L.C.:ai::ki:

Jeff R.
05-18-2003, 05:00 PM
Yeah, I hear you. (And I have to say that I appreciate your taking the initiative to have conversation rather than resorting to trivial sarcasm and blatant-straw-man-misinterpretations that I have seen all too commonly in other posts. Thank you.)

What you're talking about sounds a lot like the Mongoose Aikido I've mentioned before. I think it just boils down to semantics for me, because I thoroughly enjoy the more "combative training" as well.

What some may call Competitive Aikido, I think I am calling Mongoose Aikido. Regardless, however, I am always interested in learning other methods and indulging in productive conversation.

Thanks again.

bob_stra
05-19-2003, 12:15 PM
but as far as competitive--I guess I'm not grasping the working definition.
I think this carries the flavour of what I'm trying to express.

(Please excuse / ignore the sales pitch)

http://www.rmax.tv/nature.html

I think of sparring as "hard work" and the bulk of our paired practice as "soft work".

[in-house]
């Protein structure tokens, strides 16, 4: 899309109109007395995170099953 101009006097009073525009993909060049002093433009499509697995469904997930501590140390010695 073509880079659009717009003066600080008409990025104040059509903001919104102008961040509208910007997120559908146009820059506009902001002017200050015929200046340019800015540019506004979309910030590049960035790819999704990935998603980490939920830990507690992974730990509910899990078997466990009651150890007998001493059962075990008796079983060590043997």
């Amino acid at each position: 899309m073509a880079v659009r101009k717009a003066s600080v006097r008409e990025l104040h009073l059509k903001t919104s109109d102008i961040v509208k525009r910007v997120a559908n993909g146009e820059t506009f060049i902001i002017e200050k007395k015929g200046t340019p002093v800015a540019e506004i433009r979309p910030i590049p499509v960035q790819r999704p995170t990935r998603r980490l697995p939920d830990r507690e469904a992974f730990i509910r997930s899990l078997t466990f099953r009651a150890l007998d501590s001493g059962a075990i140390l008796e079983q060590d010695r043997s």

Dave Miller
05-19-2003, 12:59 PM
Lest we forget, there is indeed a school of competitive aikido. Tomiki, who was a world-class Judo player (trained under Kana), had the notion of applying the sport principles of Judo to Aikido as a way of making it more popular and accessible. As a result, there are two broad categories of Tomiki ryu today. One is the competitive, "sport" version, often called "Shodokan Aikido" and the other is systems such as Fugakakai and KiHara.

Hanna B
05-21-2003, 10:00 PM
Hi!

Is it just me, or do other people also see a BIG difference between a self defence situation and a fight?

Most people seem to mix these things up.I could not agree more. Mark MacYoung (http://www.nononsenseselfdefense.com/) has an interesting page on self defence (although I do not agree on everything).